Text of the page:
Hallelujah!

I got my 'Bum Ditty Strum' on again when the Madison Dulcimers regrouped on July 15 for the first time since COVID set us adrift 16-months ago.

It was a harmonious reunion with everyone strumming a happy tune.

Together.

Since March 2020, I've been sporadically practicing on my own. But, it's hard to stay motivated when you're forced to play solo for so long. With zero gigs planned, I had no agenda to guide my random selections.

At times, I found it difficult to dedicate the extra time to nail those pesky parts giving me trouble. Especially when I was playing for an audience of one -- me.

Still, I knew it would be worth my while to practice now, so I didn't stand out in the crowd later. When performing with a group, you want to blend in, not stand out.

We have about 75 songs on our playlist that we might perform at any given event--at a school, charity fundraiser, nursing home or anywhere we're invited.

There are traditional fiddle tunes like "Wildwood Flower," "Black Mountain Rag" and the dulcimer's unofficial national anthem, "Bile Them Cabbage."

Patriotic songs like "Battle Hymn of the Republic" and "America the Beautiful." Along with waltzes. Irish jigs. Even some reggae.

Plus customized playlists for special gigs like the Battle of Richmond reenactment where we perform Civil War era tunes like "John Brown's March" and "Lincoln and Liberty."

I practiced all of those songs a bunch--at first, when everything suddenly came to a grinding halt.

But since I usually play harmony, and no one was strumming the melody, it didn't sound nearly as noteworthy as it could have.

After a few months of repeating the same old songs, I searched for some new material.

Something more challenging.

Fortunately, I had a tote stuffed with tablature dating back to when I started playing with Madison Dulcimers some 20 years ago.

The marvelous Merwyn Jackson organized and led Madison Dulcimers from 1999 until his failing health and eventual passing in 2019 separated him from his doting protégés. Merwyn had an endless supply of music, which he would tirelessly copy and generously distribute to all of us -- free of charge.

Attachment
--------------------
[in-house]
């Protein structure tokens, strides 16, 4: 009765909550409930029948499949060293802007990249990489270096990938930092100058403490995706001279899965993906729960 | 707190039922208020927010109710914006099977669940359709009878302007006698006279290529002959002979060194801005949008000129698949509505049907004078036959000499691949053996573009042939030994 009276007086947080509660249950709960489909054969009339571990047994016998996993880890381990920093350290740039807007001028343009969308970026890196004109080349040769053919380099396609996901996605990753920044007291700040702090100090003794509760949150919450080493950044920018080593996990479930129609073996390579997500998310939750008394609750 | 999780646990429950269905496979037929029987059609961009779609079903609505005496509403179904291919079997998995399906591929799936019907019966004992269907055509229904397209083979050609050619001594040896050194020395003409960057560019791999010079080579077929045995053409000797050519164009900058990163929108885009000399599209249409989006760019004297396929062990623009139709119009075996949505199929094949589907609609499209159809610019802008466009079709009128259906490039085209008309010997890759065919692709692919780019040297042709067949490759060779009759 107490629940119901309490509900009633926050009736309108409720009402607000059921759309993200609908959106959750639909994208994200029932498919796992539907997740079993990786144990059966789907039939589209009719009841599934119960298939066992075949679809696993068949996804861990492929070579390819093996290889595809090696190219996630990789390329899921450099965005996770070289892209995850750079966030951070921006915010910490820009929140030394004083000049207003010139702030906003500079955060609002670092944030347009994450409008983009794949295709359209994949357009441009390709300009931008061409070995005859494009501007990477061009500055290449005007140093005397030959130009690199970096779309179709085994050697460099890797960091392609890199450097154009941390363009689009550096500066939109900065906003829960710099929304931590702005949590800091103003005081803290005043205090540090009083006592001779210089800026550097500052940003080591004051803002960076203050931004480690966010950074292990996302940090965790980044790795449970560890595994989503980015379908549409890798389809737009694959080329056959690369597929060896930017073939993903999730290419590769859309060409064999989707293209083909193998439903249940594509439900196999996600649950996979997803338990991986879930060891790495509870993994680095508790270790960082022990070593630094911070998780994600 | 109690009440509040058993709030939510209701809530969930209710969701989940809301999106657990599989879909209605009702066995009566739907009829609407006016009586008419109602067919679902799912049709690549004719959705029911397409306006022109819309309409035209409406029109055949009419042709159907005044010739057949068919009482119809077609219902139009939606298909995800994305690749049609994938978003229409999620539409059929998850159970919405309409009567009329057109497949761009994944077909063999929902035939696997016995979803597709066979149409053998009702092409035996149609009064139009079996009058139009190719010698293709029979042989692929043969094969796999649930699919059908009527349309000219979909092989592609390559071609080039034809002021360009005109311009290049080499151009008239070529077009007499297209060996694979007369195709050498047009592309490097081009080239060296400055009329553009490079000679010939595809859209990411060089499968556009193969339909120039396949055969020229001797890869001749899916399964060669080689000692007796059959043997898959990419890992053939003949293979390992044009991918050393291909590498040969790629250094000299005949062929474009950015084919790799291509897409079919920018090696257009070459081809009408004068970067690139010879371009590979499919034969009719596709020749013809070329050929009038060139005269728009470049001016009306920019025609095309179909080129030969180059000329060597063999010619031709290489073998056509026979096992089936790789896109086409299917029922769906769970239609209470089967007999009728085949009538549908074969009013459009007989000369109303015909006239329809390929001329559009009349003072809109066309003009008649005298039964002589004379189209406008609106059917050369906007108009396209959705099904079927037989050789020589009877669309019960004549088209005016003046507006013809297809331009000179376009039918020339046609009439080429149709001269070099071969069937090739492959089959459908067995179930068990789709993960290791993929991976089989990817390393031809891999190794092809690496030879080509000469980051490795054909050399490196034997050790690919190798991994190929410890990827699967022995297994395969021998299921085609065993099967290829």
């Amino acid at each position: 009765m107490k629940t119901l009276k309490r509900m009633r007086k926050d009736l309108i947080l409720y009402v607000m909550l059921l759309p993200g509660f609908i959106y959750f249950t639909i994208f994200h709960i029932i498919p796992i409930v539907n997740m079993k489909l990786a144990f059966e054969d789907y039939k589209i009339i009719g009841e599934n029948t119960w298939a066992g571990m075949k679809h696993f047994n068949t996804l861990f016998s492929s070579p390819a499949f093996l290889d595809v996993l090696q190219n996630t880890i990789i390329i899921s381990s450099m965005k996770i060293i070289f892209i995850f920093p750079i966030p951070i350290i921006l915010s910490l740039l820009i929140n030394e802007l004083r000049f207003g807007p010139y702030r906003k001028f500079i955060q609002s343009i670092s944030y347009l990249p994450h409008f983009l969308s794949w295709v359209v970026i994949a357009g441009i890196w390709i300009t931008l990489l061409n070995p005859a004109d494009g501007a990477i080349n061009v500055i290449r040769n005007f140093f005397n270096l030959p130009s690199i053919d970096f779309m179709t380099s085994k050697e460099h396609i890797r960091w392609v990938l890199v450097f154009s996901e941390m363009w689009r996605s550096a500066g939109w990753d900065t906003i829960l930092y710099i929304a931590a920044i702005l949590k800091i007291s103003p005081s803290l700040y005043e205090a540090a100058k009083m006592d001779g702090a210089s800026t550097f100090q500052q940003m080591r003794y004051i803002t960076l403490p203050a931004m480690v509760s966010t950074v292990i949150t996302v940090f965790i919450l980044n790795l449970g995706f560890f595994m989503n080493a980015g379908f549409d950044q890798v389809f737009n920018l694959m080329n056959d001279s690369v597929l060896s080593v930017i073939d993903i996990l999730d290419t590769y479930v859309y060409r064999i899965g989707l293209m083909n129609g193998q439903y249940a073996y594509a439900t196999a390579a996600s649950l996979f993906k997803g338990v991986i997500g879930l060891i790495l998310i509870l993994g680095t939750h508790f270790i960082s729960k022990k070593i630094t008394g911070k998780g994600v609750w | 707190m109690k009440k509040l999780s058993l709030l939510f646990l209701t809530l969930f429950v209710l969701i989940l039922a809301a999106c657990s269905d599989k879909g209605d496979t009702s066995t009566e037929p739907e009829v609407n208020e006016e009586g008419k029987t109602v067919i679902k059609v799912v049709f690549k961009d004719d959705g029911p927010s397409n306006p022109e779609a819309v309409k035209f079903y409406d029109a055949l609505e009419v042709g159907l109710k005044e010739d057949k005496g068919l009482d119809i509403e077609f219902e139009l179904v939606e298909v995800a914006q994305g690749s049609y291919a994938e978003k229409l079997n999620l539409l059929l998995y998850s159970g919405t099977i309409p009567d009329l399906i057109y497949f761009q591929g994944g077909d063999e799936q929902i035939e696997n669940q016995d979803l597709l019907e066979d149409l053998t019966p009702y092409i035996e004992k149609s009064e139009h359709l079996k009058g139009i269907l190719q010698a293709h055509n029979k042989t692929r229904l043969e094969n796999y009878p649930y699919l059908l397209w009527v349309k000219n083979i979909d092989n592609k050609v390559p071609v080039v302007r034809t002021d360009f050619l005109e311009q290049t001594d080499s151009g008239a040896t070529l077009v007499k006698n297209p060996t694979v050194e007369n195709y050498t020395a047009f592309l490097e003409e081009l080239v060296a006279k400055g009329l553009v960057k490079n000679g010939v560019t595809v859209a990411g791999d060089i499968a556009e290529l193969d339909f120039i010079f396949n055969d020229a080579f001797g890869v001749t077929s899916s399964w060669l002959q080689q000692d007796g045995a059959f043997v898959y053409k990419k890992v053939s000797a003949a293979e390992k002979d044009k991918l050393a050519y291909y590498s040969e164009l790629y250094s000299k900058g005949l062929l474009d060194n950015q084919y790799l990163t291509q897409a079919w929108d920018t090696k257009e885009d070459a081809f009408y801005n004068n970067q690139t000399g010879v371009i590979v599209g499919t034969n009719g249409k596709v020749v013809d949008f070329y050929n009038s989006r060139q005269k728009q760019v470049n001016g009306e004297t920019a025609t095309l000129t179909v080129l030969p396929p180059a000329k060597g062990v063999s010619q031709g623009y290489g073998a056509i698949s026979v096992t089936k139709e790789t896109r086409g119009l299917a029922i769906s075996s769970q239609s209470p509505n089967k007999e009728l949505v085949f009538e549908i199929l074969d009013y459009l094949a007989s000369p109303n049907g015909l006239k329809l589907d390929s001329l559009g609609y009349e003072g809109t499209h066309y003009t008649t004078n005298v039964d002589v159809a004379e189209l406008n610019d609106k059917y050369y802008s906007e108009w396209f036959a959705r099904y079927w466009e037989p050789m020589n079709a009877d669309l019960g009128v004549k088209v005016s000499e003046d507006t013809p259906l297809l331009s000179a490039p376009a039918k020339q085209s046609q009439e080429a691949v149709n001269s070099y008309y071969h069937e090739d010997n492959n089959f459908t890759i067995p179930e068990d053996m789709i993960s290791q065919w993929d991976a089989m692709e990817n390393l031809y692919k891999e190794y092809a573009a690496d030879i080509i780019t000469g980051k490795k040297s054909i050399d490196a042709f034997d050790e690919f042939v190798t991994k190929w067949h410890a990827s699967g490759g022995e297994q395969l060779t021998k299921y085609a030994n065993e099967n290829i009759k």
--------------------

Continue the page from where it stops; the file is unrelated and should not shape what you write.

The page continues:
My tote held beginner music that I remember being impossible to master when I first joined the group. Now I can easily play many of those tunes from memory, like "Soldier's Joy" and "Columbus Stockade Blues."

I discovered songs from different workshops Merwyn sponsored. He invited accomplished players like Tull Glazener, Susan Trump and Butch Ross to teach us a few tricks to finger various songs more efficiently and effectively.

I also found a folder of music my sister, Rebecca, put together for workshops she's presented for my group. She performs with the larger Hills of Kentucky in Northern Kentucky. My favorite music comes from "O Brother, Where Art Thou," and folk songs by the legendary Jean Ritchie.

Plus, my magic tote contained music from The Gatherings I'd attended. That's an annual get-together of dulcimer players from Kentucky and surrounding states, which includes workshops for all levels of players and evening concerts.

Deeper down in the tote I found some rock n' roll tunes like Herman's Hermits' "The End of the World."

Yes, you can actually play Rock and Roll on traditional instruments like the dulcimer (which has been Kentucky's state instrument since 2001).

Confession: I was equally amazed until I heard a young kid perform a concert at the Kentucky Theater in Lexington. The kid's friends were teasing him about playing such an old-timey instrument. So he bet them he could rock the dulcimer. Which he did. And won a national championship contest to prove it.

When the holidays finally rolled around, I was thrilled to retrieve my Christmas music for a few weeks.

Ho, Ho, Ho!

However, since playing alone for too long, I've developed some bad habits. My tempo is off since I haven't had to keep time with anyone else. I might hold a note longer or shorter than a song calls for. What does it matter when you're playing for an audience of one, right?

Some fortunate folks in my group got together with a few close friends during the hiatus. Mostly after they'd been vaccinated. Others had a built-in partner since we have several married couples in Madison Dulcimers.

Our two music leaders sent out several e-mails to see how everyone was doing during the pandemic, which was a great way to catch up with other members.

Then came the e-mail we'd all been waiting for.

Practice. Thursday. 7 p.m. at the Active Living Center.

Twenty-three dulcimer players came.

Prepared to play.

Our room is spacious and acoustically suited for our quiet instruments.

We always end our gatherings with "Amazing Grace," and true to the lyrics, "how sweet the sound" of Madison Dulcimers strumming together again.

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